• Logistics Monitoring and Transportation Optimization
  • Industry/Factory Automation
  • Smart Communication Services
  • Green/Smart Houses and Buildings
  • Ambient Intelligent Systems


Our research in this area encompasses analytical tools, simulation studies, user tests, as well as design and development of a heteregenous sensor network testbed platform.

Manfred del Fabro

Non-Sequential Decomposition, Composition and Presentation of Multimedia Content

This thesis discusses three major issues that arise in the context of non-sequential usage of multimedia content, i.e. a usage, where users only access content that is interesting for them. These issues are (1) semantically meaningful segmentation of videos, (2) composition of new video streams with content from different sources and (3) non-sequential presentation of multimedia content.

A semantically meaningful segmentation of videos can be achieved by partitioning a video into scenes. This thesis gives a comprehensive survey of scene segmentation approaches, which were published in the last decade. The presented approaches are categorized based on the underlying mechanisms used for the segmentation. The characteristics that are common for each category as well as the strengths and weaknesses of the presented algorithms are stated. Additionally, an own scene segmentation approach for sports videos with special properties is introduced. Scenes are extracted based on recurring patterns in the motion information of a video stream.

Furthermore, different approaches in the context of real-life events are presented for the composition of new video streams based on content from multiple sources. Community-contributed photos and videos are used to generate video summaries of social events. The evaluation shows that by using content provided by a crowd of people a new and richer view of an event can be created. This thesis introduces a new concept for this emerging view, which is called ``The Vision of Crowds''.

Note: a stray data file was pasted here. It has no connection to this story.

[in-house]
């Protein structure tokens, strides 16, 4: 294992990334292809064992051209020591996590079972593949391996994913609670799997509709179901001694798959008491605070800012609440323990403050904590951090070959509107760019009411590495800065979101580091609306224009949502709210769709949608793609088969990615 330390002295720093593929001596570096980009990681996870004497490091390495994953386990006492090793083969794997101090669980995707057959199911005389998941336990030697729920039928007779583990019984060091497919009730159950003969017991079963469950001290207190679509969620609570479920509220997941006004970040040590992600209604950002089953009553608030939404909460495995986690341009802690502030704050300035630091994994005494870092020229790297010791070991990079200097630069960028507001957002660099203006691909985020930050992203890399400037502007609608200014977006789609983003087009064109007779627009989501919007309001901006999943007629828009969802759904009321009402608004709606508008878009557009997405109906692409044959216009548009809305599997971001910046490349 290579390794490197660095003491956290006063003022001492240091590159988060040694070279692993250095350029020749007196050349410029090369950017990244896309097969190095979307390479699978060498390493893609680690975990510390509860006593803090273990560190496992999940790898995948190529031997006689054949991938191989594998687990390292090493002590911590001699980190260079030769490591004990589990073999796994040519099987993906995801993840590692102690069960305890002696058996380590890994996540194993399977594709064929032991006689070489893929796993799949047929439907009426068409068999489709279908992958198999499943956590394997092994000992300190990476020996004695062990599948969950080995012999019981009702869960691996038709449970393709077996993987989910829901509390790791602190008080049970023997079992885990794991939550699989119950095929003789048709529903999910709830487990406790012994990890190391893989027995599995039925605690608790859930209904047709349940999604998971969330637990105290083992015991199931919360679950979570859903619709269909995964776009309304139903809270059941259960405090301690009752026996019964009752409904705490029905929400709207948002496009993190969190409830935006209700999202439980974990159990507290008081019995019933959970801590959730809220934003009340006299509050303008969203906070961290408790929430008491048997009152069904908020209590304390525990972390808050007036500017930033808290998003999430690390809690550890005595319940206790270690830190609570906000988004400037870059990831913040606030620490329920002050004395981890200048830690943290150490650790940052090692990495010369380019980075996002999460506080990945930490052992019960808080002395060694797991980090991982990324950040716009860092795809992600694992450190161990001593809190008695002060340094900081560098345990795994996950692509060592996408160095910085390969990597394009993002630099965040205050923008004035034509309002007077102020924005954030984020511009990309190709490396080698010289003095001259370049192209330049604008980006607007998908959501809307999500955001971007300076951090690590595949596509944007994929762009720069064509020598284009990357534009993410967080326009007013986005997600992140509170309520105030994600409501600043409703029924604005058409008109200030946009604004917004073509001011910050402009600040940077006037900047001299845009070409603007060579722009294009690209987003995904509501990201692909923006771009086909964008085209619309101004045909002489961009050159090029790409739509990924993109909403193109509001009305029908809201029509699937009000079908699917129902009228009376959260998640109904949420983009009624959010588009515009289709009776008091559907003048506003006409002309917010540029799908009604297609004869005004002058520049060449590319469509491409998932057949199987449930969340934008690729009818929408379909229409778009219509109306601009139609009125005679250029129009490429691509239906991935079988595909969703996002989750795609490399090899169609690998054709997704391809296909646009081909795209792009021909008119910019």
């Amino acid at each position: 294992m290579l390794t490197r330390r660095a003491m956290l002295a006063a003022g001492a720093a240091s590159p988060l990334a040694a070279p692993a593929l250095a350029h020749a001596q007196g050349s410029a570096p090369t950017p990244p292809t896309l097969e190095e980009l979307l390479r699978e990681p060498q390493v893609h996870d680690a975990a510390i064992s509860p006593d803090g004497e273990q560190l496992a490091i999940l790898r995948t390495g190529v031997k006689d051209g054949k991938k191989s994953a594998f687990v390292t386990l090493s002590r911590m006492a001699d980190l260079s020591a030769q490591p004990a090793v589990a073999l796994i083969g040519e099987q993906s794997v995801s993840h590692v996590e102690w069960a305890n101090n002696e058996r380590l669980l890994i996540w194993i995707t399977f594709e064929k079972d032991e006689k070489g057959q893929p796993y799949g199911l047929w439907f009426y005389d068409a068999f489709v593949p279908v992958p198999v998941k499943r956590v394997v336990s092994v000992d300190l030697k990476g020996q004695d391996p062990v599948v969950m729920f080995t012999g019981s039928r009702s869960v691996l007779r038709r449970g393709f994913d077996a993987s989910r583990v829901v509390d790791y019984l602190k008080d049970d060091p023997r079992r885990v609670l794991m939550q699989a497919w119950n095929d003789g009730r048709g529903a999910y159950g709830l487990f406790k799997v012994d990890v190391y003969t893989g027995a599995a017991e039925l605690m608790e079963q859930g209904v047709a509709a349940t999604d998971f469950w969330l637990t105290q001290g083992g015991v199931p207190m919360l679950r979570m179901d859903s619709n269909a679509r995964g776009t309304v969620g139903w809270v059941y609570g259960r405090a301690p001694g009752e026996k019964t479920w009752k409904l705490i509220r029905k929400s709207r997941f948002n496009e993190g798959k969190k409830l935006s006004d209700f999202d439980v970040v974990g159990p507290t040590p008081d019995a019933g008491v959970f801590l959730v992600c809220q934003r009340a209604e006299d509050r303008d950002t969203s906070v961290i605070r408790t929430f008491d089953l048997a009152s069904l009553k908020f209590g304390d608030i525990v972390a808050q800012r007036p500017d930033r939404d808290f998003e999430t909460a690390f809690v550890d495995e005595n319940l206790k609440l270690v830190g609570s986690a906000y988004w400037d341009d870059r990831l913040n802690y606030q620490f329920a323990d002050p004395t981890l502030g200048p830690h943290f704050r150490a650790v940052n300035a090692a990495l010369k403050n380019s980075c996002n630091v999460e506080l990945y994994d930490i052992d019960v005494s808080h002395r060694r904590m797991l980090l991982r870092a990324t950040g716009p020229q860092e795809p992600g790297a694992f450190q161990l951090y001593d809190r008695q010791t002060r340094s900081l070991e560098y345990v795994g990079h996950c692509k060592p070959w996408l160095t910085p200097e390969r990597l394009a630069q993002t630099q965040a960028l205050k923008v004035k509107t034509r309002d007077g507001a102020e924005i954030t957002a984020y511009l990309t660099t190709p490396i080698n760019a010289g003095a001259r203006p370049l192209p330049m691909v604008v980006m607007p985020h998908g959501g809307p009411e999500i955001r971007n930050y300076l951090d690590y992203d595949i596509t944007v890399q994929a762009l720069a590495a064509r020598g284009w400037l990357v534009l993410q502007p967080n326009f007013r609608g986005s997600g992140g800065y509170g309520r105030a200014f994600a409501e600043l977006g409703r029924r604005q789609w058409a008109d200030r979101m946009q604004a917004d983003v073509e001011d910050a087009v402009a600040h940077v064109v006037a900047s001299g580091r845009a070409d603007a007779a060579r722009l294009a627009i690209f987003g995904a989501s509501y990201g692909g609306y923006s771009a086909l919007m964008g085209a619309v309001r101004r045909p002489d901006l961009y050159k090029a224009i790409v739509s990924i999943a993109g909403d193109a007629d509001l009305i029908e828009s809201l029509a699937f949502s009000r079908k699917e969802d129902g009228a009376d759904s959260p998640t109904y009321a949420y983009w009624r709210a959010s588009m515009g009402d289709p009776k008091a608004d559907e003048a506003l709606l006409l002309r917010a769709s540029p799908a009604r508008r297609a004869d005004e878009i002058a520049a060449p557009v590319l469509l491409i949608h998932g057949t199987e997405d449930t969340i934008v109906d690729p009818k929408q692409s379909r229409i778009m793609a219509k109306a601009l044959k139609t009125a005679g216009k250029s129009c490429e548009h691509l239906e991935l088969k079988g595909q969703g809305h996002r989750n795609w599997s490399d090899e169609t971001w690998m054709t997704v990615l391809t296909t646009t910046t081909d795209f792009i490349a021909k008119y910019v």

The presentation of such newly, composed video streams is described with a simple but powerful formalism. It provides a great flexibility in defining the temporal and spatial arrangement of content. Additionally, a video browsing application for the hierarchical, non-sequential exploration of video content is introduced. It is able to interpret the formal description of compositions and can be adapted for different purposes with plug-ins.

Advisor(s): Laszlo Böszörmenyi (1st supervisor), Klagenfurt University

SIG MM member(s): Manfred del Fabro, Laszlo Böszörmenyi, Alan Hanjalic


Distributed Multimedia Systems Group

Current research topics:

  • Self-organizing Content Delivery
  • Interactive Image and Video Search
  • Multimedia Content Visualization
  • Social Aspects of Multimedia Information Systems
  • User-centered Multimedia Information Retrieval
  • Creating Summaries and Stories out of Large Social Events
  • Applications in the Medical Domain (Endoscopy) and in Traffic Surveillance


While our main interest lies in basic research, we aim to actively participate in the international scientific community and strive to apply our results in close cooperation with industry.

Mu Mu

Parametric Assessment of Video Quality in Content Distribution Networks

IP-based packet-switched networks have become one of the main content distribution platforms for emerging multimedia services such as IPTV, thanks to the rapidly growing bandwidth and exclusive inter-networking and interactivity features of IP-based networks. Meanwhile, high quality video content services are becoming particularly popular within content delivery networks (CDN). During content distribution, packets of encoded video streams can be delayed, corrupted or dropped due to network impairments in packet-switched networks. This leads to perceptual quality degradations of the delivered content at receiver. Although network impairments are rare in commercial managed networks, any distortion caused by impairments can be highly detrimental to end users' experience. Consequently the ability to meet customer expectations on video quality has become a critical service differentiator. Quality of Experience (QoE) that was merely recognised as a value-added service of traditional content distribution services is now one of the fundamental requirements and challenges of providing high quality video services. In order to maintain a high level of user experience throughout the life-cycle of a video service, a service quality measurement and management service must be established.